Although the public face of social media is warm and fuzzy, it is a category of internet service with a serious dark side. It can not only destroy your productivity, have a negative impact on your mental health, and damage your privacy, but it can also make you a target of bullying and scams. What most social media users don’t know is that catfishing can do all those damages.
The term catfish was popularized by a 2020 documentary film by the same name. It refers to an individual who is intentionally deceptive when creating online profiles, often with the goal of establishing a connection with his or her victims. This deception can be elaborate and might involve the use of fake biographies, fake photos, and at times, fictitious supporting networks.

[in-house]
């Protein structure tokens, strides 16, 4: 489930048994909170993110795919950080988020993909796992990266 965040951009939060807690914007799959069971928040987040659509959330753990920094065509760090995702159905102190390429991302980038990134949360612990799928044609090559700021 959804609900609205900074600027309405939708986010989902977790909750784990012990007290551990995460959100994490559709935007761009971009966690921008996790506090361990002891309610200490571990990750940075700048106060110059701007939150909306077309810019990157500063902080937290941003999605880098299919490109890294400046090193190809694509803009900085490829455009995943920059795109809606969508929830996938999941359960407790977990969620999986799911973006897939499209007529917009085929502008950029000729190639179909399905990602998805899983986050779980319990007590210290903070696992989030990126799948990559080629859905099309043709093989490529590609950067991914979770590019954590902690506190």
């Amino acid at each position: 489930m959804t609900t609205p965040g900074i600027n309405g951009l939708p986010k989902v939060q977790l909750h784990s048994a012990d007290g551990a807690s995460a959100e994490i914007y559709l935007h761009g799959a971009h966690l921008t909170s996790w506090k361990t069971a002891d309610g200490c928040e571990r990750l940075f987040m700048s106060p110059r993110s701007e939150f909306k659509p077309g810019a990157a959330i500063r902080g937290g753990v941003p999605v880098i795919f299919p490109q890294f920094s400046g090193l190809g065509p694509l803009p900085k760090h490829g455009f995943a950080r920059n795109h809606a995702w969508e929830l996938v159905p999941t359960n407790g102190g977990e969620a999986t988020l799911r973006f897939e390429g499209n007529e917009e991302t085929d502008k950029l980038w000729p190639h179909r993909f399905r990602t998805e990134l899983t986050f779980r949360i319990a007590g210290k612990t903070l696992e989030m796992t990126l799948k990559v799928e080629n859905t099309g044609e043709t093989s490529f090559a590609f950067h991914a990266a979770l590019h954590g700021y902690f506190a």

What happens during catfishing?
Although not always the case, it is primarily the catfisher who makes the first contact or move on the victim. The victim often gets a private or direct message with some kind of opener. Examples of common openers include “I can’t stop looking at your display picture” or “Hi there, handsome.”
Once the victim engages with the catfisher, the perpetrator will begin weaving their web. It is not uncommon for a catfisher to play the long game, which means the scam is perpetrated over a lengthy period. Note that the catfisher takes the time to build trust with the victim.
Remember, catfishers are experienced in manipulating and exploiting various personal weaknesses of the specific people they target. Most victims include people who are lonely, have a deceased spouse, or have other forms of vulnerabilities.
If you suspect that you are a victim of catfishing on social media, cease communication with the catfisher and block them. It’s also recommended to report the user to the social network. Be sure to talk to someone you trust about the incident or contact the police, especially if you have been scammed out of money.